In troubled times in the metropolis, the unexpected rise up and battle the evils that enslave civilizations. Â Today, such a tale is playing out on the streets of Hartford. Â Behold…Narcan Man!
Few of us were paying attention when it started to happen. Â We get called for a overdose at the bus stop, possibly not breathing. Â We arrive in minutes. Â There he is! Â A man sits on a bench, leaning forward, head down. Â We approach. Â I can see his chest is moving. Â Maybe four, six times a minute. Â I give him a shake. Â He responds slowly. Â His eyes are pinpoint. Â I recognize him as a regular on Park Street. His face is very pale. Â I see some beads of sweat on his forehead.
Hey are you all right?
â€œYeah, yeah, Iâ€™m fine,â€ he says.
I give him another shake.
He is breathing better now.
â€œHow much did you do?â€ I ask.
â€œI didnâ€™t do anything. Â Iâ€™m good. Â Iâ€™m good.â€ Â He stands and looks around the street. Â â€œIâ€™m just. Â Iâ€™m just tired, thatâ€™s all.â€
â€œYou know what day it is?â€
â€œMonday,â€ he says.
If this was 2014 instead of 2017, I would have had him papered on the spot. Â Such is the world we live in.
We let him walk off. Â He crosses the street, and then pukes in the bushes. Â I walk back over to him, and ask him again if he is alright. Â He says he is good, and waves me off. Â He continues off down a side street.
â€œWhat was up with him?â€ my partner asks.
â€œI donâ€™t know. Â It was like I gave him narcan, but I didnâ€™t.â€
â€œMaybe he had an anticipatory reaction to the sirens.
The next week, we get called to Broad and Grand for the overdose. Â This is prime OD land. Â We arrive to find the cops looking around. Â A man stands against the building and looks a little wobbly. Â But neither he nor anyone else standing around has anything to say. Â The call originated from the bodega. Â The cops go inside and ask. Â The caller comes out and points to the dumpster. Â He was right there.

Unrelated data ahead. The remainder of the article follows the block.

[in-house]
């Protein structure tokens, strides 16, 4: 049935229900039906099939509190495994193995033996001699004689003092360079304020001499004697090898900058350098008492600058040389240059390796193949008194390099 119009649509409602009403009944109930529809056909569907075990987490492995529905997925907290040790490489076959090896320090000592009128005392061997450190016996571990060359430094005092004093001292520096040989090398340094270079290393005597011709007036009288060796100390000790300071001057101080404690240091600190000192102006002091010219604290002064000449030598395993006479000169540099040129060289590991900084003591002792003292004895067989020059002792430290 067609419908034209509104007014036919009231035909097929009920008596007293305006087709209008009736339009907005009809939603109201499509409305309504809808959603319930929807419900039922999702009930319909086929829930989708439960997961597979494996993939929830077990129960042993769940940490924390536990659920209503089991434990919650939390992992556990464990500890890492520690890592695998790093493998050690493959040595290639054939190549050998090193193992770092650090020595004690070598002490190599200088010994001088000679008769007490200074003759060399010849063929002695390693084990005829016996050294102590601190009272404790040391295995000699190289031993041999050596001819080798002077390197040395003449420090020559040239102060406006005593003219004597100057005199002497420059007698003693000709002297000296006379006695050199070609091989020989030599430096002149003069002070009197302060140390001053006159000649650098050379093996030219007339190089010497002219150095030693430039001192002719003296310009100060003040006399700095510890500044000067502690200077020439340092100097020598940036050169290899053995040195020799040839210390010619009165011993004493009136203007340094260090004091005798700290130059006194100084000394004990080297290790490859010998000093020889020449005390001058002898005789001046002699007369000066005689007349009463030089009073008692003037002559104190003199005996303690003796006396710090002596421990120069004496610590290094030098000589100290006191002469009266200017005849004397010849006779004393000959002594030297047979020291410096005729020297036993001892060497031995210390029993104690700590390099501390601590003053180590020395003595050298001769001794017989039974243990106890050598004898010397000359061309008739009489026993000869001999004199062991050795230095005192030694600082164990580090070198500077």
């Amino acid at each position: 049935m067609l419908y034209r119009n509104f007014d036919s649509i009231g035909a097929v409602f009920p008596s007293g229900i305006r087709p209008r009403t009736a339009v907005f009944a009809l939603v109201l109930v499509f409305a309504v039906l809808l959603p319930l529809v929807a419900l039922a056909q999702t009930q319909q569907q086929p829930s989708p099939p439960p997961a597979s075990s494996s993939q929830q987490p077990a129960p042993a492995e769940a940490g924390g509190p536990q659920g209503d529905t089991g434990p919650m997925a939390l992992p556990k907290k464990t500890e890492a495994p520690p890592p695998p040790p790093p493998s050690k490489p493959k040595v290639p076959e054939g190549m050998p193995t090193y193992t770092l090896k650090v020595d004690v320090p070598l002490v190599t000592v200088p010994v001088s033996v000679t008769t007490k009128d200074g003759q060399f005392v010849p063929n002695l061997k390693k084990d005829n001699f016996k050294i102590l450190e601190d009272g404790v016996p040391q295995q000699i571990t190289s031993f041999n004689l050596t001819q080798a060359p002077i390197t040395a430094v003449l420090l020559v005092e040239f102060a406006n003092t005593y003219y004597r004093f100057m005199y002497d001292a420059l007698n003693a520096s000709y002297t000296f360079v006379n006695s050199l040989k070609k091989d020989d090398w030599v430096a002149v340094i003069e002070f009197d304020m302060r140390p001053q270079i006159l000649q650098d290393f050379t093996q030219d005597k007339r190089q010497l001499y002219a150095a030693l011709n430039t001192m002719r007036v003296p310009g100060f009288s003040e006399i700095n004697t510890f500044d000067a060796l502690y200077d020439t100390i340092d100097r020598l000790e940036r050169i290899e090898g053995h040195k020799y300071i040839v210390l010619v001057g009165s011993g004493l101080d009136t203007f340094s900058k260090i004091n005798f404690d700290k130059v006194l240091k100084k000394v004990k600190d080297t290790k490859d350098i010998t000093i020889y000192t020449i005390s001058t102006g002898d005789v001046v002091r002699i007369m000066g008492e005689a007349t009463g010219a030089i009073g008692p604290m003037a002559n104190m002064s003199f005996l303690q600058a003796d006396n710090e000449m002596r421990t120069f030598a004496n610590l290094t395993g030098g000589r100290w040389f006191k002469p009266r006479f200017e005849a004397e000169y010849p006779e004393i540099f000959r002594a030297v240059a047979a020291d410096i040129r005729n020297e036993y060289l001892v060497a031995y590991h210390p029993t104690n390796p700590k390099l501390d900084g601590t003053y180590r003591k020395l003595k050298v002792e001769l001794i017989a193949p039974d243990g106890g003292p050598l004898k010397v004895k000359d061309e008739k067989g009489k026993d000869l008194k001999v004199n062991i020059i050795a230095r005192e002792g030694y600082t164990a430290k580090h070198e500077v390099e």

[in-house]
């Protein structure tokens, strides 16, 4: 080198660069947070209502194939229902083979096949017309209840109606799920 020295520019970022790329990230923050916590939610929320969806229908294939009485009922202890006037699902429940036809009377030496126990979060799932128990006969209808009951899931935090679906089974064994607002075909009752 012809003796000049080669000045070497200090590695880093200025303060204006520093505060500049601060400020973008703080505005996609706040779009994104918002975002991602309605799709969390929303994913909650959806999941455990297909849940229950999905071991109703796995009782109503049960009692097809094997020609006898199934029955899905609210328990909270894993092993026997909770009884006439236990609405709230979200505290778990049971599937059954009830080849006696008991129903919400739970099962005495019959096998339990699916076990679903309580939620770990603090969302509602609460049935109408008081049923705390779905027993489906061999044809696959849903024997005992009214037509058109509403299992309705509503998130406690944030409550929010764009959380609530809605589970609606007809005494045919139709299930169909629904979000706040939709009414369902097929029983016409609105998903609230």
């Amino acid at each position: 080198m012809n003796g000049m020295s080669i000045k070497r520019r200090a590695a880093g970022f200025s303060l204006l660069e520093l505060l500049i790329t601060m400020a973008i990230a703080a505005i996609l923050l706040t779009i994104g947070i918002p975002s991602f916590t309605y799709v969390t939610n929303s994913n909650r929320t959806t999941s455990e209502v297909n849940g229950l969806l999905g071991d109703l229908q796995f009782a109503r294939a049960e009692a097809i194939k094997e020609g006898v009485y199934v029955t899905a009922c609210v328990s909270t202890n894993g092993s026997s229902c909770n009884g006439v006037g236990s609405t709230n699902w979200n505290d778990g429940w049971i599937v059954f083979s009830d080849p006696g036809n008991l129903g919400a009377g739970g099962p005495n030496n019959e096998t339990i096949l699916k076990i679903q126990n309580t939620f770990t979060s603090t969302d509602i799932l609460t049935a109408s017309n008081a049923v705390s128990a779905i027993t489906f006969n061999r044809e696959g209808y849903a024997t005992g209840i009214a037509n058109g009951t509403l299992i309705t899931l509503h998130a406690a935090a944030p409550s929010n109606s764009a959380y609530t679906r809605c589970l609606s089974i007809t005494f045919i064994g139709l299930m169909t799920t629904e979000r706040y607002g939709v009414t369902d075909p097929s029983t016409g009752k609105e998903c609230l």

No one is there.
The cops think it might be the wobbly guy, but he denies it, as he turns and wobbles off.
A mystery, but not uncommon of late. Â An OD. Â Clear, no one found.
I give a talk on the opioid crisis at a paramedic refresher. Â One of the medics says, â€œAnyone else showing up on calls to find the patient already narcaned?â€
Yeah, Â Yeah. Â There is a chorus in response. Â Me, too. Â Yeah, happened to me yesterday. Â Yeah, I saw a guy running off just as we got there, and our patient comes around before I can even put the atomizer on.Â
I am on an opioid overdose prevention working group, and at our meetings, the harm reduction programs occasionally report on the number of overdoses their clients have performed. Â Â I assumed it was within the context of using with their buddies. Could it be that one man has taken it upon himself to patrol the streets. Â He spots an OD, a quick squirt or two up the victimâ€™s nose and he disappears, as the user is left to wake up like Daffy Duck, Who? What? Â Where? Why!
Does he work alone? Â Or is an amalgamation of many? Â Is he unique to Hartford or does he live in every city beset by the opioid crisis?
How many lives has he saved? Â How many ODs has he reversed? Â How many highs has he stolen? Â I wonder if he follows a protocol? Only use in cases of hypoventilation ? Â Or is he just squirting every Tom, Dick and Mary on the nod?
Will he be hailed as a hero? Â Will he get the shit beat out of him? Â Urban legend or real life Super Hero? Â I guess we have to wait for the movie to come out.